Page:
Classes for 2019

Classes are held in Niagara, Erie, Orleans and Genesee Counties.

Pre-registration required.

Private classes and coaching are also available. Call Jim Carr at (716) 778-9431 for information or to schedule your own private class.

Upcoming Classes


Class: New York State Pistol Permit
Date: January 10 (Thursday)
Time: 6:00 pm
Location: Lockport Conservation Club
4112 Lake Ave., Lockport, NY 14094
Hosted by: Johnson's Country Store
Pre-register with: Johnson's Country Store
(716) 434-9411


Class: Lawful Personal Protection
Date: February 7 (Thursday)
Time: 6:00 pm
Location: Lockport Conservation Club
4112 Lake Ave., Lockport, NY 14094
Hosted by: Johnson's Country Store
Pre-register with: Johnson's Country Store
(716) 434-9411

Class: Multi-State Concealed Carry (UT-AZ-FL Pistol Permit)

Date: February 9 (Saturday)
Time: 9:00 am
Location: Lockport Conservation Club
4112 Lake Ave., Lockport, NY 14094
Hosted by: Johnson's Country Store
Pre-register with: Johnson's Country Store 
(716) 434-9411

Class: New York State Pistol Permit

Date: February 14 (Thursday)
Time: 6:00 pm
Location: Lockport Conservation Club
4112 Lake Ave., Lockport, NY 14094
Hosted by: Johnson's Country Store
Pre-register with: Johnson's Country Store
(716) 434-9411

Class: New York State Pistol Permit

Date: February 23 (Saturday)
Time: 9:00 am
Location: Lockport Conservation Club
4112 Lake Ave., Lockport, NY 14094
Hosted by: Johnson's Country Store
Pre-register with: Johnson's Country Store 
(716) 434-9411


Class: New York State Pistol Permit

Date: March 14 (Thusday)
Time: 6:00 pm
Location: Lockport Conservation Club
4112 Lake Ave., Lockport, NY 14094
Hosted by: Johnson's Country Store
Pre-register with: Johnson's Country Store 
(716) 434-9411


Click here for complete list of 2019 classes.

Useful Websites

NYS Pistol Permit General FAQ’s

How my “NYS Pistol Permit Class” was influenced from previous training:

James Carr teaching a NYS Pistol Permit class James Carr teaching a NYS Pistol Permit class

Beginning in 1997 my NYS Pistol Permit class garnered immediate and enthusiastic support from the students. My approach took a unique departure from the average handgun safety class as a result of my own training, work within the security and law enforcement fields and as a handgun hunter.

Ultimately, I was able to share what I had learned over the years with the students in a constructive and insightful way. They left my class with a more advanced level of knowledge on handgun use for both lawful personal protection and handgun hunting.  

This cycle of learning advanced techniques so that I could then teach others is the “secret” for the quality and informative nature of all of my classes. As I graduated from one school or training program I was able to then share some of that information with others.

In the long run, my students benefited directly from what I learned during my own training.  

As a result of this “cycle of training” a Pistol Permit applicant who took my class left with far more cutting edge information than that offered by my competitors. This was knowledge not normally available in such a basic level class.   

In 2011 I again made a significant upgrade to this class. It became the first “approved handgun safety class” (aka Pistol Permit class) in Western New York to use a training model designed by a major U.S. law enforcement agency expressly for armed citizens who carry concealed defensive handguns.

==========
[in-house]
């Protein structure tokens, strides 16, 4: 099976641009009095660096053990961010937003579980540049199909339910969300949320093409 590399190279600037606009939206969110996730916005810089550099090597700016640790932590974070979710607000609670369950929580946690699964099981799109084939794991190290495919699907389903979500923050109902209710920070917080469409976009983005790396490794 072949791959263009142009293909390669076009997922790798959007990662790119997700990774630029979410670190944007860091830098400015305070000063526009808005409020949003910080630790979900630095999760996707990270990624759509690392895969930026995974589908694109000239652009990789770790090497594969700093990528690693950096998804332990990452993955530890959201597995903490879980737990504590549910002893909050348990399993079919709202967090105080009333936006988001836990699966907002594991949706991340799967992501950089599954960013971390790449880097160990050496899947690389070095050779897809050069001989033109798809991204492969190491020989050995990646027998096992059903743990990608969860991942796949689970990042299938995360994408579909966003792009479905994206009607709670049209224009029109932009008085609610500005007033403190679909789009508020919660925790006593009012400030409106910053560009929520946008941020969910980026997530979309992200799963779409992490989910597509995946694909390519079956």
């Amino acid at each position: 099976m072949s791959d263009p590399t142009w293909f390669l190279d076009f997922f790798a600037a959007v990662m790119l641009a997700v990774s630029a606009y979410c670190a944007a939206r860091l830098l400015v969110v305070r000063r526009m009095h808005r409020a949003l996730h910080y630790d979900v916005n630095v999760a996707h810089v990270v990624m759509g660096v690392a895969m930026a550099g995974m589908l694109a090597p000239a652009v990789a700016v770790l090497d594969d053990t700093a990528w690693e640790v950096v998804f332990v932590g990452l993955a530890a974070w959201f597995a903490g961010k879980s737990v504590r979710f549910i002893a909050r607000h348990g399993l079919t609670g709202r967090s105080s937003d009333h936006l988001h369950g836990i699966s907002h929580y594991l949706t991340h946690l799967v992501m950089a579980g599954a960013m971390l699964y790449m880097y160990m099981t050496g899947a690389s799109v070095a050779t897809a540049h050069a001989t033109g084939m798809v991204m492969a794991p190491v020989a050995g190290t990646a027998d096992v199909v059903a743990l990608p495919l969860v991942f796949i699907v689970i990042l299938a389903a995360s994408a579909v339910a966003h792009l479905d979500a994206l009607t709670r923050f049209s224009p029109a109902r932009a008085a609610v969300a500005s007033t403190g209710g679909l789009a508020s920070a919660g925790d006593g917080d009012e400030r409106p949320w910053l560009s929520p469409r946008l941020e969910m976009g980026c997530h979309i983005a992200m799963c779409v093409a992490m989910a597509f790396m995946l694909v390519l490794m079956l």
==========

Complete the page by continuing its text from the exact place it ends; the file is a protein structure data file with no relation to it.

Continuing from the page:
What will I learn in your NYS Pistol Permit class?

You will be trained to the intermediate level in mindset, safety and deployment principles of handguns used for both lawful personal protection and handgun hunting. Slides, video, classroom demonstrations and engaging lecture are all used to create an interesting and quality training experience.

In 2011 I requested that the present model be reviewed by the local Pistol Permit Offices and permission to use the new course outline was granted. As such, it became the first “approved handgun safety class” to utilize an enhanced handgun training model originally developed by a major US law enforcement agency and adapted for New York use.

Here are a few topics that make this class unique:

1)  Mindset and its impact on success

2)  Ergonomics and conditioning as they apply to handgun deployment

3)  The correct way to index the trigger finger for high stress situations

4)  How poor trigger reset habits can kill you and how to prevent a disaster

5)  Correct shooting stance to insure safety with heavy recoiling handguns

6)  Ballistics and ammunition selection

7)  Bullet design and stopping power

8)  Concealed carry techniques as well as carry issues unique to women

9)  Handgun fit & selection

10)  Drawing and re-holstering the handgun safely

11)  Holster selection for concealed carry

How long is your class?

This class is approximately four hours in length. A course outline is provided to each at the start of the class and all material contained within that outline is covered.

How much does your NYS Pistol Permit class cost?


Do you issue and NRA certificate?

No, NRA policy forbids doing so.   

To receive an NRA handgun safety certificate the NRA currently requires the student to complete live fire with a handgun.

A combination of current NYS law and Pistol Permit Office policy prevents instructors having their students shoot handguns prior to issuance of a Pistol Permit.

Since there is no live fire with a handgun in this class no NRA certificate is issued.

You will be issued a Pistol Permit Office approved certificate at the end of class.

How long is my certificate valid?

5 years is the period of validity for your certificate. This means that you must apply for your Pistol Permit within 5 years of taking this class.

If you wait longer than 5 years to apply for your Pistol Permit then you’ll have to retake the class.

This validity period is a Pistol Permit Office policy.

Do you have ‘associate instructors’ or ‘co-instructors’ who teach your class?

No. I use no substitute instructors for my class!

There are so many different Pistol Permit classes being offered. How do I make an informed decision as to which one is best?

I have gone through all sorts of classes over the years. Some taught by current / former police & military personnel and others done by private sector instructors. There is no way to guarantee that one “type” of instructor is going to provide a good class over another type.

My first rule on selecting an instructor is to look at his CV or resume. As long as this document reflects continuing education and specialization within the field in which he is supposed to be an expert all is well.

When I see that an instructor has become “certified” to teach a particular thing, but does not have the continuing education from various institutions or schools so support that “certificate” I immediately become suspicious.